Tell us about one of your research projects that has shaped your understanding of the field of history.

Through my book project on the New Orleans food industry I've discovered an incredible array of objects that make the city's food culture come alive. French Quarter souvenirs, restaurant menus, gumbo recipes scrawled on index cards: these pieces of material culture were used by real people as they experienced—and tasted—the world around them. The same is true for brewing history, which can be understood through items as varied as neon signage to recorded radio ads to microbrewery equipment. Telling the history of taste requires us to move beyond documents. Fortunately, that is exactly what the National Museum of American History does best.

a long, rectangular ad portraying an industrial city at night. A woman sits on top of a globe looking down and on the other side, an angel floats next to a bottle of beer and holds a wand up that broadcasts the name "schlitz" over the town

What can beer tell us about American history?

Beer, like other food and drink, makes tangible so many abstract ideas about American history and culture. Through brewing we can understand stories of immigration, urbanization, agriculture, and technology. Beer shows us how innovations in advertising and evolving consumer tastes have always gone hand in hand. The museum holds rich collections of beer advertisements dating to the late 19th and early 20th centuries, such as this ad for Schlitz beer. The image touts Milwaukee's Schlitz as "famous for purity," yet simultaneously the product of modern industry and linked to a specific geographic place. Many of the same themes recur in ads of later eras. I'm so excited to bring that story, among many others, forward to the present day.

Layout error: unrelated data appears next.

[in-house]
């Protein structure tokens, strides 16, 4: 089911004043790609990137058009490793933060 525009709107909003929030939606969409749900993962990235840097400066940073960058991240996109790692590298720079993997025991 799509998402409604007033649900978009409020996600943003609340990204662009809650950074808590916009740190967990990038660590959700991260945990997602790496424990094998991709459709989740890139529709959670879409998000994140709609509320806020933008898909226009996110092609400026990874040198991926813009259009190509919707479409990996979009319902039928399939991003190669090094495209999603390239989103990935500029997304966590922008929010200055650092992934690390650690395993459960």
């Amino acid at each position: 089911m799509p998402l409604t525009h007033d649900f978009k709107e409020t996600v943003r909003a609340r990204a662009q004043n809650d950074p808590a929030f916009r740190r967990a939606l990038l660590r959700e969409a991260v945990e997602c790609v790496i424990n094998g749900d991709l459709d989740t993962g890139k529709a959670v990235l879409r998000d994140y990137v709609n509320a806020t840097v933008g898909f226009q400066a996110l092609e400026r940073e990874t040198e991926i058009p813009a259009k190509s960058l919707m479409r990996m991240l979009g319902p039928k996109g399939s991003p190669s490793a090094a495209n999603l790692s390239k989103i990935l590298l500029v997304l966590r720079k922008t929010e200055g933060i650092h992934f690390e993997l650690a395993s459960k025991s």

The Brewing History Initiative will also feature two public events annually. Both the initiative and brewing historian position have been made possible through the generous support of the Brewers Association, the not-for-profit trade association dedicated to small and independent American brewers.

To stay in the know, sign up for the Food History email list and receive brewing history right in your inbox.

Susan Evans McClure is the director of Smithsonian Food History programs at the National Museum of American History.

 

Posted Date: 
Monday, January 30, 2017 - 09:45
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One Life: Walt Whitman, a Kosmos

SI Center for Learning and Digital Access
Online exhibition celebrating the life and work of Walt Whitman. Presents a timeline of his life, highlighting important events and peers with portraits, a reading of 'Leaves of Grass', Walt Whitman's own reading of 'America,' an essay on his work, and a look at his artistic heirs.

A Brief History of the Stoplight

Smithsonian Magazine